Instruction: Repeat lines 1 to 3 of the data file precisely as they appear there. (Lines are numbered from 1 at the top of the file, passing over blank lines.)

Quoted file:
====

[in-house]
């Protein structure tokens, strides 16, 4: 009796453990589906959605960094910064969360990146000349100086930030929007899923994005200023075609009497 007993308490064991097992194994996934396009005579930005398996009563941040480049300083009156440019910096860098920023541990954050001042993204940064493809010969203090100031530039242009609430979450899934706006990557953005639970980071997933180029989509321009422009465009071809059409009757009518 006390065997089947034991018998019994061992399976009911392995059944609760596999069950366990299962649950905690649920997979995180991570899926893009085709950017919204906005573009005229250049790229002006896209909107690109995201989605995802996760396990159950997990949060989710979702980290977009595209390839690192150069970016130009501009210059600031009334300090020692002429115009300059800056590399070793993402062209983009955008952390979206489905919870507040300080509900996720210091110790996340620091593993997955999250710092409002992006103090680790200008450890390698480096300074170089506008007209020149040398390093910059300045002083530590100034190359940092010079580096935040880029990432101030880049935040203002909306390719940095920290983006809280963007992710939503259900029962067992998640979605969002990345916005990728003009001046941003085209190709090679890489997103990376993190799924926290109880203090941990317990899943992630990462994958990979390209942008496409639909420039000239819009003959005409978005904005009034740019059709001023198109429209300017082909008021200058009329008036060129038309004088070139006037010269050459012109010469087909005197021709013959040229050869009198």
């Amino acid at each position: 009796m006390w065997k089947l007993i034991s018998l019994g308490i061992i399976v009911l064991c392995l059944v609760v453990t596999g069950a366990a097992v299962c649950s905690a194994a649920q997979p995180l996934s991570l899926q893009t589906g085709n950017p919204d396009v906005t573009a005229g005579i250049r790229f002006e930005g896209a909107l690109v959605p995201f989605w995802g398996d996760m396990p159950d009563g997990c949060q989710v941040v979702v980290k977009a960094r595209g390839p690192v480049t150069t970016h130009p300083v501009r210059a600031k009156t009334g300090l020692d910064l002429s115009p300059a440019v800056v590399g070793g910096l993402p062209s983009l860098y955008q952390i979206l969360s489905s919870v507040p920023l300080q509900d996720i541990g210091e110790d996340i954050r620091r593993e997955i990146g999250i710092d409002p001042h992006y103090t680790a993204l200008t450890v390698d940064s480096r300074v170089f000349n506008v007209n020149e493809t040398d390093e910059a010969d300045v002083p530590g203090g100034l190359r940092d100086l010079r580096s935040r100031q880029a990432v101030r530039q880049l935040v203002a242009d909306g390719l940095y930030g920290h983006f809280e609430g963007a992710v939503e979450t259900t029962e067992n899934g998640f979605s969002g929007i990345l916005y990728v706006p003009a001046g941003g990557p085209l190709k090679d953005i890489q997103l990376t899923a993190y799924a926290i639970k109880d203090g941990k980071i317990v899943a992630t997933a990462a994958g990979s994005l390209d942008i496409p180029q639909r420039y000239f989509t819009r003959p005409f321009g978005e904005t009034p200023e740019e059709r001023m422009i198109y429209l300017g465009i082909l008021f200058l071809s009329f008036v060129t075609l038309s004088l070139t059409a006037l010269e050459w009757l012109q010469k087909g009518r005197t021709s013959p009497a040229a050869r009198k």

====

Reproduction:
[in-house]
């Protein structure tokens, strides 16, 4: 009796453990589906959605960094910064969360990146000349100086930030929007899923994005200023075609009497 007993308490064991097992194994996934396009005579930005398996009563941040480049300083009156440019910096860098920023541990954050001042993204940064493809010969203090100031530039242009609430979450899934706006990557953005639970980071997933180029989509321009422009465009071809059409009757009518 006390065997089947034991018998019994061992399976009911392995059944609760596999069950366990299962649950905690649920997979995180991570899926893009085709950017919204906005573009005229250049790229002006896209909107690109995201989605995802996760396990159950997990949060989710979702980290977009595209390839690192150069970016130009501009210059600031009334300090020692002429115009300059800056590399070793993402062209983009955008952390979206489905919870507040300080509900996720210091110790996340620091593993997955999250710092409002992006103090680790200008450890390698480096300074170089506008007209020149040398390093910059300045002083530590100034190359940092010079580096935040880029990432101030880049935040203002909306390719940095920290983006809280963007992710939503259900029962067992998640979605969002990345916005990728003009001046941003085209190709090679890489997103990376993190799924926290109880203090941990317990899943992630990462994958990979390209942008496409639909420039000239819009003959005409978005904005009034740019059709001023198109429209300017082909008021200058009329008036060129038309004088070139006037010269050459012109010469087909005197021709013959040229050869009198």
């Amino acid at each position: 009796m006390w065997k089947l007993i034991s018998l019994g308490i061992i399976v009911l064991c392995l059944v609760v453990t596999g069950a366990a097992v299962c649950s905690a194994a649920q997979p995180l996934s991570l899926q893009t589906g085709n950017p919204d396009v906005t573009a005229g005579i250049r790229f002006e930005g896209a909107l690109v959605p995201f989605w995802g398996d996760m396990p159950d009563g997990c949060q989710v941040v979702v980290k977009a960094r595209g390839p690192v480049t150069t970016h130009p300083v501009r210059a600031k009156t009334g300090l020692d910064l002429s115009p300059a440019v800056v590399g070793g910096l993402p062209s983009l860098y955008q952390i979206l969360s489905s919870v507040p920023l300080q509900d996720i541990g210091e110790d996340i954050r620091r593993e997955i990146g999250i710092d409002p001042h992006y103090t680790a993204l200008t450890v390698d940064s480096r300074v170089f000349n506008v007209n020149e493809t040398d390093e910059a010969d300045v002083p530590g203090g100034l190359r940092d100086l010079r580096s935040r100031q880029a990432v101030r530039q880049l935040v203002a242009d909306g390719l940095y930030g920290h983006f809280e609430g963007a992710v939503e979450t259900t029962e067992n899934g998640f979605s969002g929007i990345l916005y990728v706006p003009a001046g941003g990557p085209l190709k090679d953005i890489q997103l990376t899923a993190y799924a926290i639970k109880d203090g941990k980071i317990v899943a992630t997933a990462a994958g990979s994005l390209d942008i496409p180029q639909r420039y000239f989509t819009r003959p005409f321009g978005e904005t009034p200023e740019e059709r001023m422009i198109y429209l300017g465009i082909l008021f200058l071809s009329f008036v060129t075609l038309s004088l070139t059409a006037l010269e050459w009757l012109q010469k087909g009518r005197t021709s013959p009497a040229a050869r009198k």